The transit is a used 2022. It cost the same as the SUV I was leasing. My wife likes it because she finds it easier to get in and out than the SUV. I hope this summer to configure the Transit into a simple overnight camper with an air mattress, sleeping bag, pillow, and Portable RV toilet. Then I can drive to and operate from different parks. No more lease miles to worry about and if I need to drill a hole it will be O.K. as well. I just turned 70 years old, so I think will be my last adventure van. Thanks to all of you have have helped and motivated me to do this. Much appreciated. I will report back with some of my adventures down the road. 72/32 de Jeff K9JP

  5. I have several hamstick antennas. I primarily drive around with the 20m flavor and make CW and SSB contacts every single day, regardless of band conditions. The trick is you got a hard mount those things and then they are beautiful antennas. I have two SO239 hard mounts with adapters for the hamsticks. Mobile rig is a IC-705 and a 30 watt aftermarket amp. No tuner. Literally is my favorite rig/setup I’ve ever had operating mobile. It’s so good it makes me miss my hour plus commute that I used to have in my younger days.


      1. Hello, Armin

        If you have not received a reply to your question of “what is a hard mount”, my guess is a PL-259 to 3/8 x 24 adapter.

        CB Antenna Connector Adapter 3/8 x 24 Threaded Antenna Mount to UHF PL-259 (SO239 Mount)

        1. Thanks Jeff. I take my IC7300 to the car like you do. I do ok with a alpha coil and 5′ whip on “hard mount” drilled into the roof. But, i bet i will do better with your coax ground connection idea.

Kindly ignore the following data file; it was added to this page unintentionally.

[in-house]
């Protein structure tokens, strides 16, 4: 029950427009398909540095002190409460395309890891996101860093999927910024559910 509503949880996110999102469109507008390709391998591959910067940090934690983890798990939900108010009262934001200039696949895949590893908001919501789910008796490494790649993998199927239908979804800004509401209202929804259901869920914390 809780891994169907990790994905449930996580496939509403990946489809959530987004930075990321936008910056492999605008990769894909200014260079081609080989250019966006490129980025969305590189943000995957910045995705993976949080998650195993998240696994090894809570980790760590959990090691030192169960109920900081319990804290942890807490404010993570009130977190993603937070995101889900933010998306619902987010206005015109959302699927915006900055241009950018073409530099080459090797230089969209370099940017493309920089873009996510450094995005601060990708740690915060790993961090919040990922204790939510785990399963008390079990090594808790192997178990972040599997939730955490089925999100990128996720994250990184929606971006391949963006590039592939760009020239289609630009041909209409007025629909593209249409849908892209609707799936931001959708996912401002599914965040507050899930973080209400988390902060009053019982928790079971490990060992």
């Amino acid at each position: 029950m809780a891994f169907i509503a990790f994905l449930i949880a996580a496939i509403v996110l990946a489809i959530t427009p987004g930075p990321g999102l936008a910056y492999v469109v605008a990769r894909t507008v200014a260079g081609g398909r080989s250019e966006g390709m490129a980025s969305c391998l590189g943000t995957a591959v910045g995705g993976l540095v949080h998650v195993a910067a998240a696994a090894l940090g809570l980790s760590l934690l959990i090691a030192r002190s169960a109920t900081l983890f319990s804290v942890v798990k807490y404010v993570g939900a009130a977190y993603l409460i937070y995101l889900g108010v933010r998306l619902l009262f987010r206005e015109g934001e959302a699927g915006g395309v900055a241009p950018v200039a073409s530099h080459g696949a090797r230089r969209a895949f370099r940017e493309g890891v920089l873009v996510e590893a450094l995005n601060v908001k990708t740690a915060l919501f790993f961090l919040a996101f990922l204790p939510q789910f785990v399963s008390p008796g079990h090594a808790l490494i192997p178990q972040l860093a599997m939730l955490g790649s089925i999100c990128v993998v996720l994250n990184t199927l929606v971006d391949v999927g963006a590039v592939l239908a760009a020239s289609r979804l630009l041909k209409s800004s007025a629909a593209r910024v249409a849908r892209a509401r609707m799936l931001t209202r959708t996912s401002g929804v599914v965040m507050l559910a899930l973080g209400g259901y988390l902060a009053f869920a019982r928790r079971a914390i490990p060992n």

Cheers, Armin va3yb/w4

  6. Hi Jeff, great post, as an
    FT8/ft4 afficianado, are you using a GPS dongle to handle the timing or is there ready access to Wi-Fi where you are activating. Here in the rural area of Nova Scotia, access to WiFi can be a challenge.

    Thanks again and look forward to reading about your next adventure. Vy 73, Rick VE1RNM

    1. Greetings, Rick

      I do not use a GPS dongle. I use my MacBook Air laptop which I connect to the internet once before I leave the house. I feel the MacBook keeps time better than the PC laptop I also have used. The PC would require me to connect to my cellphone about every two to three hours. It could have been the CMOS battery that powers the clock when it is offline. The PC laptop was about 7 years old at the time. I would assume someday my Macbook will do the same. There is no wifi to connect to at any of the Parks I have activated so far. Sometimes I also have no cell signal as well. Connecting to my cellphone as a hotspot to update the time sync is the only thing I can do if needed.